Saturday, August 4, 2018

Maybe--"Thank You Ashley Madison" excerpt

Sunday, June 2

     Sonia gave me the artwork I'd had her frame at breakfast.
     “How are things with Golf Guy?” she asked.
     “Eh. He gave me a couple of golf lessons. I took him to dinner to thank him. He kissed me in the parking lot and texted later that he liked kissing me. He asked if I wanted to see him again, I said yes, and nothing since. He sends texts like, ‘How was your day?’ That’s about it. I feel strung along, toyed with.”
     Sonia nodded grimly. “You don’t need any of that. Those golf pros are notorious. After everything you’ve been through, stay away from that Brenda.”
     “On the other hand, he’s been a perfect gentleman. He kissed in a nice way. No dirty innuendos. I don’t know. He’s done nothing. But that’s the problem, he’s done nothing.”
      “Well then, say maybe. I’ve learned maybe is a really good word. You don’t have to decide or make up your mind about anything. You can just leave it hang and say maybe.”

Tuesday, July 31, 2018

Like A Turtle--"Thank You Ashley Madison" excerpt

Friday, May 31

     My next-door neighbors of sixteen years put their house up for sale today. They bought a farm in Wisconsin a few years ago, built a house, and today the for-sale sign went up. I wanted to cry. As I stared at their sign from my window, Judy called and asked if I wanted her horse magazines. She’d been subscribing for years, hoping to get a horse once they moved. A few minutes later, Judy was on my front porch with a stack of “Horse and Rider.”
     “Dennis told me about JB,” Judy said solemnly as I opened the door.
     Judy’s husband and I had been gardening and I told Dennis that JB and I were divorcing.
     “I read your book,” she said. “You’ve been through a lot. Changed a lot.”
     “I have.”
     “When I was in my yard and JB was in yours, I’d wave and he’d duck his head like a turtle. He wouldn’t say anything.”
     “He did that to you? I’ve seen that move of his. Ugh. Please don’t take it personally. It’s just him.”
     “Sully and Sammy were running up and down your side of the fence barking at Ernie and Ernie was running with them. I like that Ernie gets exercise that way.”
     “I like it, too.”
     “Sully stepped on Sammy and made him cry. JB came flying out of the house with an angry look on his face and demanded, ‘What happened to my dog?’ like I kicked Sammy or something. I told JB Sully stepped on Sammy, and JB walked back into the house with his tail between his legs.”
     “Other people have been telling me JB’s wasn’t nice to them, too. I’m just glad he’s gone.” I gave Judy a tearful hug. “I’m sad you and Dennis are leaving. You’re wonderful neighbors.”
     My phone dinged as Judy was leaving.

     “How are you?” Golf Guy texted.

     I didn’t answer.

Saturday, July 28, 2018

Eighteen Holes--"Thank You Ashley Madison"

Thursday, May 30

     I pulled into the parking lot of the Schaumburg Golf Club, opened the rear hatch, put my golf shoes on, and Paul pulled up behind me in a golf cart and said, “Throw your stuff on and let’s go.”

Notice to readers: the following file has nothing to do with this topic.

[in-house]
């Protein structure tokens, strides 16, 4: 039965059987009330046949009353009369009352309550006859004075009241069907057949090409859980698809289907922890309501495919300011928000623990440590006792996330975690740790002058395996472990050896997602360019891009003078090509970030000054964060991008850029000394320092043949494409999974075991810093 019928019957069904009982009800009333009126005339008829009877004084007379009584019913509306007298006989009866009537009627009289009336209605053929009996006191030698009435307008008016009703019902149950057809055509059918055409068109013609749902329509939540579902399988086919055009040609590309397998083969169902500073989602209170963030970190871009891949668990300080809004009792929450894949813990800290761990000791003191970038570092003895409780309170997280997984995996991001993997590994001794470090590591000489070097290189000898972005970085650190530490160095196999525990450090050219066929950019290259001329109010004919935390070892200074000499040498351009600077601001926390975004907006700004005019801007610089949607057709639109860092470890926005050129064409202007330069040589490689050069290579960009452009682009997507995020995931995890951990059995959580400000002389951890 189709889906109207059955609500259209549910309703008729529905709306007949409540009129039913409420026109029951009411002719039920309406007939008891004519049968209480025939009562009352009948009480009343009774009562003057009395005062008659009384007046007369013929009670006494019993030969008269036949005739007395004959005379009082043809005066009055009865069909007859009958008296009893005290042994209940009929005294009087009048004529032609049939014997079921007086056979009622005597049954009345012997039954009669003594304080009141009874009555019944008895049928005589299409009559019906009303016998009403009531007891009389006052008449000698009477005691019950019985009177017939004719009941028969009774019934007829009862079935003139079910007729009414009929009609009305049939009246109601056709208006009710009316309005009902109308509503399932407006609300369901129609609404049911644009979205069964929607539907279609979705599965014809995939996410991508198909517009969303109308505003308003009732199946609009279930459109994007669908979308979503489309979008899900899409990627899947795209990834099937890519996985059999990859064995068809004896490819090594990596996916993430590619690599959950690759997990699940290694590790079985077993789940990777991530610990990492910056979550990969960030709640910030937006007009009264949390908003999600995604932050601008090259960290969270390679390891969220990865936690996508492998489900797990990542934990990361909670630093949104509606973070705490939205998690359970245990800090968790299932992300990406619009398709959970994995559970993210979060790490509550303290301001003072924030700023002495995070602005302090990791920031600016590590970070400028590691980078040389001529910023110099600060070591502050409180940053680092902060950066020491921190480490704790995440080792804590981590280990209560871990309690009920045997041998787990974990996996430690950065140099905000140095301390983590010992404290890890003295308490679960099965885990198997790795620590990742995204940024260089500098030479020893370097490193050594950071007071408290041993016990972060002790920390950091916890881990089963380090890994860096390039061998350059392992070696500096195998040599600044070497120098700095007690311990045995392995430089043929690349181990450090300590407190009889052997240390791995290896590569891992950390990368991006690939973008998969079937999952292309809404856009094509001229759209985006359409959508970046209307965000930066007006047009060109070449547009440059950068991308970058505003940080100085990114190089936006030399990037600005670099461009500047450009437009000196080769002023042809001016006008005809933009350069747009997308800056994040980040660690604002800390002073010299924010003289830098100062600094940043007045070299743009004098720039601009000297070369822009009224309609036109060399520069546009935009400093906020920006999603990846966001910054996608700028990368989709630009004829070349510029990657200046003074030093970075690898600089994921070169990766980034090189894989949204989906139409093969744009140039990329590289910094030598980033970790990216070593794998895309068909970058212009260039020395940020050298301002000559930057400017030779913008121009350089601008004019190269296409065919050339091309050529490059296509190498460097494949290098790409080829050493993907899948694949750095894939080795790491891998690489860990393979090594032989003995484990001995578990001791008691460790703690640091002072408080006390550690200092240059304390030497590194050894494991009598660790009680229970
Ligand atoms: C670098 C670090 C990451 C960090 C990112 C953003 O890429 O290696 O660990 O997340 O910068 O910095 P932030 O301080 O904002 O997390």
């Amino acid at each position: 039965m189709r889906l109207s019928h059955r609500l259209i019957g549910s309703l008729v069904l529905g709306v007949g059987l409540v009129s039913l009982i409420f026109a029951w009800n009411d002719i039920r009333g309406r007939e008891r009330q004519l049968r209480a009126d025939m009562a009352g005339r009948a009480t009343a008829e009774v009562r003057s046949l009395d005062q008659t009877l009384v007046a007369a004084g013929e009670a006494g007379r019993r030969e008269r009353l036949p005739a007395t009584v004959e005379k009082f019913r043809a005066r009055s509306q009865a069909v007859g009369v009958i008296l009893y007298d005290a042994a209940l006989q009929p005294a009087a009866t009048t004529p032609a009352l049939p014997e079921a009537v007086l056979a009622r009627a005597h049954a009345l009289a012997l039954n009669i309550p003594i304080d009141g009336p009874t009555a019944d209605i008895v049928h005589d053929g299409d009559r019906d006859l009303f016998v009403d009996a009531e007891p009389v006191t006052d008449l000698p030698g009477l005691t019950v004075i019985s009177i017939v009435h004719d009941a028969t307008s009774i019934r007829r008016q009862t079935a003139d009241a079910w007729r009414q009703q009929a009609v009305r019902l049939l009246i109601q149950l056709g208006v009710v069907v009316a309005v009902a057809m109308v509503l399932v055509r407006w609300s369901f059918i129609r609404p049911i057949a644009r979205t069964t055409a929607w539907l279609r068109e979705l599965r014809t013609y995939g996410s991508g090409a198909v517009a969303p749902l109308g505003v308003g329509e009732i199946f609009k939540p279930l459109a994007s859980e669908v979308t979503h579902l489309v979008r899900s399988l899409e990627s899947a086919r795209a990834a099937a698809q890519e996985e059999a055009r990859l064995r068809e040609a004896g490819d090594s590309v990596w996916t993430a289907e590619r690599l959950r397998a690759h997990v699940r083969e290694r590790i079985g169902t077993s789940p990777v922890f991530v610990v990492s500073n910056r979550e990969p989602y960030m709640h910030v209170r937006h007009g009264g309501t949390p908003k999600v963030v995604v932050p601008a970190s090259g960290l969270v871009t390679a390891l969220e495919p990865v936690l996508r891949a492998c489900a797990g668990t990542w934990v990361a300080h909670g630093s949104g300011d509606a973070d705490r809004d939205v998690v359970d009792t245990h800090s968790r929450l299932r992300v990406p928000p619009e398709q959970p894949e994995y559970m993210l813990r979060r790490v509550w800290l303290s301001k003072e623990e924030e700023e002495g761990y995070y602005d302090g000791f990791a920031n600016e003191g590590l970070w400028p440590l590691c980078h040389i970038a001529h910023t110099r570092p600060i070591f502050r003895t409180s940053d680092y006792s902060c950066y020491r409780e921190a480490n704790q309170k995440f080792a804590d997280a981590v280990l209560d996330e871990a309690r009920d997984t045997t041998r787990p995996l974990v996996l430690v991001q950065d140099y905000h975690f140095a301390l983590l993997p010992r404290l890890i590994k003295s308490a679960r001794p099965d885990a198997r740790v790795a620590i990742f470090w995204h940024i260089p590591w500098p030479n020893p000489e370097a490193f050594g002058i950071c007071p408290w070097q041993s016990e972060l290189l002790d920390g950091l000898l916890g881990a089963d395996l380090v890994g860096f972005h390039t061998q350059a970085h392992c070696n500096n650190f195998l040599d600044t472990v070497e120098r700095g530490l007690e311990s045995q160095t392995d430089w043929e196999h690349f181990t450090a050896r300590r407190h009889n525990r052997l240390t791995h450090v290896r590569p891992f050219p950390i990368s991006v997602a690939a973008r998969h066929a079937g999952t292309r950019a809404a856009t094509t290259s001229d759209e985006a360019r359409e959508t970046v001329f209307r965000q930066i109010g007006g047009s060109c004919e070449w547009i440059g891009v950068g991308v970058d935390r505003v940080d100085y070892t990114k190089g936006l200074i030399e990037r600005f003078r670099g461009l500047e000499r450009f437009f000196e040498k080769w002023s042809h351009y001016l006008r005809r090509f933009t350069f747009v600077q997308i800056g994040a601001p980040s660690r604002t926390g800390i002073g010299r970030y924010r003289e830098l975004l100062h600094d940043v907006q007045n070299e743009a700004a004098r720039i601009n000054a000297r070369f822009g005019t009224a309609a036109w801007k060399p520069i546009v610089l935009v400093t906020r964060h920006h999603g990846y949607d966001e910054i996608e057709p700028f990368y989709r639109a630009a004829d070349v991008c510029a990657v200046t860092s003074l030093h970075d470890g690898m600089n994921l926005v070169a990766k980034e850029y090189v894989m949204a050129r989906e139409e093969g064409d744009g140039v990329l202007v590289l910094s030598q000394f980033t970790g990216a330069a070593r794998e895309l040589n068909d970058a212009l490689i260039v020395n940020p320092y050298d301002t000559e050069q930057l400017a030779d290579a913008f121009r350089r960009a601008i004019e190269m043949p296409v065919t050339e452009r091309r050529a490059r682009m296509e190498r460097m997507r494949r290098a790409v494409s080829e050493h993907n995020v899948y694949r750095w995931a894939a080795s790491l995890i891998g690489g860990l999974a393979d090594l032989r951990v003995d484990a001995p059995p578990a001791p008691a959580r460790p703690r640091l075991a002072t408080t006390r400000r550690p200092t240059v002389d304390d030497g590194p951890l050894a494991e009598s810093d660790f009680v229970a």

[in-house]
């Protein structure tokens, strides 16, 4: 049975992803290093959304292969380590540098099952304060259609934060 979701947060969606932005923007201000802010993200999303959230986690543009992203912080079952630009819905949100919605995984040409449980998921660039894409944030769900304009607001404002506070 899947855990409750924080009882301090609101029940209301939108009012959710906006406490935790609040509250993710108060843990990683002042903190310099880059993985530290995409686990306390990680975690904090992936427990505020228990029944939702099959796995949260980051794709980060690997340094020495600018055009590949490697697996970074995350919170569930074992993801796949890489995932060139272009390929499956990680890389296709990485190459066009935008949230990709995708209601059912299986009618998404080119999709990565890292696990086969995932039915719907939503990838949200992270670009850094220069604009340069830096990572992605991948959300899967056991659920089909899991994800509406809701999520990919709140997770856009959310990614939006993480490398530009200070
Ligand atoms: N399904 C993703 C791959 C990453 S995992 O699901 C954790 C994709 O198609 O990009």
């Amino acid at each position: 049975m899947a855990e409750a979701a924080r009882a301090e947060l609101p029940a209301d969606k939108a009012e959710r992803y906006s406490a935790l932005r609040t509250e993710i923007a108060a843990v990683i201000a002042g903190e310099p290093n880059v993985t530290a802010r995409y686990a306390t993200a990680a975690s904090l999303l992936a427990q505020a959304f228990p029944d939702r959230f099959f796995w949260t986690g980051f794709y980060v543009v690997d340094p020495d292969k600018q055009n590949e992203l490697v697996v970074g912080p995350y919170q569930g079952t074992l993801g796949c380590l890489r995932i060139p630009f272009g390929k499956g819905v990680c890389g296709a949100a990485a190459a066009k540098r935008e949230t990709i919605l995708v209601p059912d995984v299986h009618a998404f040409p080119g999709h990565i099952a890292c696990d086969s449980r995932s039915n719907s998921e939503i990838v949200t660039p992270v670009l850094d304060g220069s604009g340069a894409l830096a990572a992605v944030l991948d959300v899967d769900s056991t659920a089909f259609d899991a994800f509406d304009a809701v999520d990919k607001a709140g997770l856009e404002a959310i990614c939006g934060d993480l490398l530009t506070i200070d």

“You already checked in?”
     “Yeah. I put it all on my credit card. Pay me sixty bucks later.”
     I threw my bag on the cart, strapped it in, hopped on, and Paul made a beeline to the starter. I needed to pee but figured I could hold it nine holes. The starter paired us up with two young guys, one who looked like John Hamm from “Mad Men.” Paul drove toward the first tee and the cart died. He flagged down the starter.
     “I’m going to the bathroom,” I told Paul.
     “Go, and make it fast,” he said.
     I ran to the clubhouse and back to the cart. Paul and the two young guys were waiting.
     “Sorry,” I said.
     We drove to the first tee. The two young guys whacked their balls down the fairway. Paul hit a bad shot. I unstrapped my bag, having only walked nine holes a few times, then realized I should leave my bag on the cart, put it back, and pulled out my driver.
     “Just so you know,” I shouted over my shoulder at the young guys, “I’m new. You’re probably going to hate playing with me. It’s okay if you want to ditch us.”
     I teed up my ball, took a few practice swings, heard a big crash, and Paul laughing. I nailed the ball about one-hundred-and-fifty yards down the fairway.
     “Nice shot,” the guy who looked like Hamm said.
     “Thanks,” I said, hopping in the cart.
     “Just so you know, you can’t just throw your bag on the cart,” Paul laughed.  “You need to strap it in. Your clubs just went flying.”
     Paul’s ball was the furthest from the hole. He made another bad shot. I grabbed my hybrid, lined up my feet, positioned myself, and took a few practice swings.
     “You got quite a system there,” Paul said.
      I nailed the ball and sent it flying straight down the fairway another hundred feet. I hopped in the cart.